Wednesday, May 16, 2007

What's in the Signal Pt 1

There is more to radio than what you hear. I dont mean all the goings on behind the mike. I'm referring to the signals in the broadcast that you can't hear. The audio you hear is data on a carrier wave. There is more to it than audible sound.

There are 100 possible FM channels between 88.1 and 107.9 MHz. These are allocated in 200 kHz increments. Because of limited bandwidth a radio station can only transmit audio which is up to 100 kHz. But hey, that's still much wider than the range of human hearing. In practice, FM audio is usually restricted to 15 kHz. This leaves a lot of spectrum for other uses. FM Stations are permitted to place subcarriers in this unused portion of the spectrum.

Here's what's on that carrier wave that you can hear:
Normal baseband audio: consists of the right and left audio mixed together (R+L). This is so that when listening on a mono receiver, you hear both channels of sound.

Difference signal: This is harder to imagine, it's the difference between the right and left channels. When a songs in stereo both ears are getting very similar but not exactly the same audio. This is just the parts that are different or (L-R). This is transmitted on a 38 kHz subcarrier using FM modulation.

Mind blowing isnt' it? FM radio does not broadcast the Left and Right Channels. It's not a damn think like the channels on a cassete tape. Here is how how stereo audio is decoded. Of course, as much of a genius as Edwin Armstrong was, it was nto his system that gave us stereo audio. The Armstrong system was rejected by the FCC because it did not allow sub-carrier services. The the Zenith system has gone on to become the standard method in most countries.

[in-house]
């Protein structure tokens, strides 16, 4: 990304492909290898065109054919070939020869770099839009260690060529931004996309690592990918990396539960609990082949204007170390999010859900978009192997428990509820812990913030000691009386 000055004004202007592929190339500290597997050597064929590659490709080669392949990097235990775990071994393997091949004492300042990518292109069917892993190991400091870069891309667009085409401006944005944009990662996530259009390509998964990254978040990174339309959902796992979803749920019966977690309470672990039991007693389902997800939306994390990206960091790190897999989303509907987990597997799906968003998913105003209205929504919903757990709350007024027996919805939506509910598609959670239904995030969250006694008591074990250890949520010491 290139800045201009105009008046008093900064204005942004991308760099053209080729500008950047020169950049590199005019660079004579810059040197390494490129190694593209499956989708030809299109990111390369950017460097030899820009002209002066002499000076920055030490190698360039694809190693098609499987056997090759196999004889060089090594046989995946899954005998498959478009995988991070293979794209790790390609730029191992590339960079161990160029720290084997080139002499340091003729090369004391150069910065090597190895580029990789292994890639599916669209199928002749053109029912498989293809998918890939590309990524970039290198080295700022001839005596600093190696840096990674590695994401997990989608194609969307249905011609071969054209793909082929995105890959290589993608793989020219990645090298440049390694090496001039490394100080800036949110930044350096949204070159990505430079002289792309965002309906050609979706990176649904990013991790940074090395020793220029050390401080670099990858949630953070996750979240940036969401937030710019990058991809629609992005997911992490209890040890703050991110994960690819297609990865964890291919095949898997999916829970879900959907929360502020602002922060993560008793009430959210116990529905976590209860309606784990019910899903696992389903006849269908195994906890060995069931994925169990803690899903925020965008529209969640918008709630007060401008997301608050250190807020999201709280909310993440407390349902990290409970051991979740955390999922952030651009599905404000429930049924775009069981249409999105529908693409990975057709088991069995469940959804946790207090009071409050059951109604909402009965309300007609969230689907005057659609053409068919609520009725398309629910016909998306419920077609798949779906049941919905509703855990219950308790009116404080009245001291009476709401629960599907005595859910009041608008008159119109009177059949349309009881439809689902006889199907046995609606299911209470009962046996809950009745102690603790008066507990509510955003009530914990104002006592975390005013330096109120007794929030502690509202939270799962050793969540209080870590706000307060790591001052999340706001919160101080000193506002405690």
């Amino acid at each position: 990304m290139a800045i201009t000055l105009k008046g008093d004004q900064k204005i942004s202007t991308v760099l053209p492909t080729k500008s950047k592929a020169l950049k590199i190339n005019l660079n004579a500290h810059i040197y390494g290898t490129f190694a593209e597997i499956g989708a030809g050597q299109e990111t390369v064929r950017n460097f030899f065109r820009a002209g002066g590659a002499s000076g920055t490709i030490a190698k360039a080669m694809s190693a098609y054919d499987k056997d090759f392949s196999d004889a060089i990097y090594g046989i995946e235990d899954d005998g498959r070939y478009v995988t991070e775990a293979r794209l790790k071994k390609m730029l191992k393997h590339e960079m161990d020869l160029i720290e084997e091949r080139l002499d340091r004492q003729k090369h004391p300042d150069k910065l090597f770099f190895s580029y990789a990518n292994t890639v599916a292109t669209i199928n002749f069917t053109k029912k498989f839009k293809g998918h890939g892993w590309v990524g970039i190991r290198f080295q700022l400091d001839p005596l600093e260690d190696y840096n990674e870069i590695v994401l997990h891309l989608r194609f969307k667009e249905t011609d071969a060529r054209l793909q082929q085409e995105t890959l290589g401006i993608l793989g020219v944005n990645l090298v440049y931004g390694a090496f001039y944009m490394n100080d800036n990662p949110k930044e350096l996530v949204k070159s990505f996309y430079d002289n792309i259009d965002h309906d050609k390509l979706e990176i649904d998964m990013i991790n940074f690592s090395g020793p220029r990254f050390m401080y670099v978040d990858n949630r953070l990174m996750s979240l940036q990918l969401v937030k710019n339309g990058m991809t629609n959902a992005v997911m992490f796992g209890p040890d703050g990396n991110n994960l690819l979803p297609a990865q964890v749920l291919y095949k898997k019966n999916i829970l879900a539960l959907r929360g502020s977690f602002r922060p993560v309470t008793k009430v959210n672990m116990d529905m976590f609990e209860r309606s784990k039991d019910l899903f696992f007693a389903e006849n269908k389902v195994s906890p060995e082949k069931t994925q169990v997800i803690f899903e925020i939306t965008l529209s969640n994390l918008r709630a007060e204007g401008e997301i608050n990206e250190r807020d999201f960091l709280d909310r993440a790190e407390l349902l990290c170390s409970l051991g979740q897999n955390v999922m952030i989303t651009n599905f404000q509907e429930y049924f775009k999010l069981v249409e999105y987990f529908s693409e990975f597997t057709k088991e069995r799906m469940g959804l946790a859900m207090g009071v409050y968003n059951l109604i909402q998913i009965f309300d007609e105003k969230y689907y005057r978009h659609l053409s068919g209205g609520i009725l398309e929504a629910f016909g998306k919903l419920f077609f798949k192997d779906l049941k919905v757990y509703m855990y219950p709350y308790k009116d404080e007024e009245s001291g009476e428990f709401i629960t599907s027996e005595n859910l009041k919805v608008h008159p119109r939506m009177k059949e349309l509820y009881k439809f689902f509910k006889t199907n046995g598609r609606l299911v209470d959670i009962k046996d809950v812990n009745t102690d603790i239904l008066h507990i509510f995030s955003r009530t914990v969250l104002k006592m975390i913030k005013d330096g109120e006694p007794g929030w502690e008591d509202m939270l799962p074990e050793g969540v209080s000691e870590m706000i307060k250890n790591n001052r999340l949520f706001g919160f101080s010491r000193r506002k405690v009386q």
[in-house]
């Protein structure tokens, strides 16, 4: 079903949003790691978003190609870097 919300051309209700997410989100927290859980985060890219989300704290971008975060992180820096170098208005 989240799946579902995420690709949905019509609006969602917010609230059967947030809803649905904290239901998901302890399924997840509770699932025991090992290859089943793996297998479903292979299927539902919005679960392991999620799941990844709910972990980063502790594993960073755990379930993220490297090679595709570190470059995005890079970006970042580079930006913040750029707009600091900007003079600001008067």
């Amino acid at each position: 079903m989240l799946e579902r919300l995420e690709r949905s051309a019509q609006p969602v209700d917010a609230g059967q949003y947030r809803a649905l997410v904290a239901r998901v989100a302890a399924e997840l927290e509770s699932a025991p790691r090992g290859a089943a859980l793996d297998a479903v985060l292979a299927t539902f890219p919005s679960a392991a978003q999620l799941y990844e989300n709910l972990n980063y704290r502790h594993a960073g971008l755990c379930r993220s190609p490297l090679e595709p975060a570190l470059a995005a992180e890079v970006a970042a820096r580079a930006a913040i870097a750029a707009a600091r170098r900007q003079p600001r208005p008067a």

The Armstrong system was more noise resistant I understand. Instead today's stereo FM signals are far more susceptible to noise and multipath distortion than mono FM signals. This is due to several factors, including the following:

1. the addition of the two sidebands of the difference subcarrier to the baseband signal increases the noise bandwidth of the signal by a factor of three (9.5 dB) as compared with a mono signal.
2. The pre-emphasis is applied to the audio signals results in the pre-emphasis acting in the wrong direction on the lower sideband of the difference subcarrier, i.e. decreasing the level as the frequency rises, which will have a further deleterious effect on the S/N of the difference signal. yadda yadda , I know thats too technical. Btu I cant think of a way to simplify it.

So heres what we got and how it works:
If you fed the baseband audio into a receiver's antenna input it will demodulate the signal. This demodulated signal would be the R+ L audio. If you combine this with the Difference (R-L) signal you get a mess, but that's kind of how it works. What it does is add the R+L and R-L signals, leaving just the right (R) channel. the remainder being the LEft channel left (L) channel. ta-dah!

The upside of this complexity and reduced reception qualityis that mono and stereo stations can all operate with this system as can all FM tuners. Also side bands can exist and aren't those nifty. More tomorrow!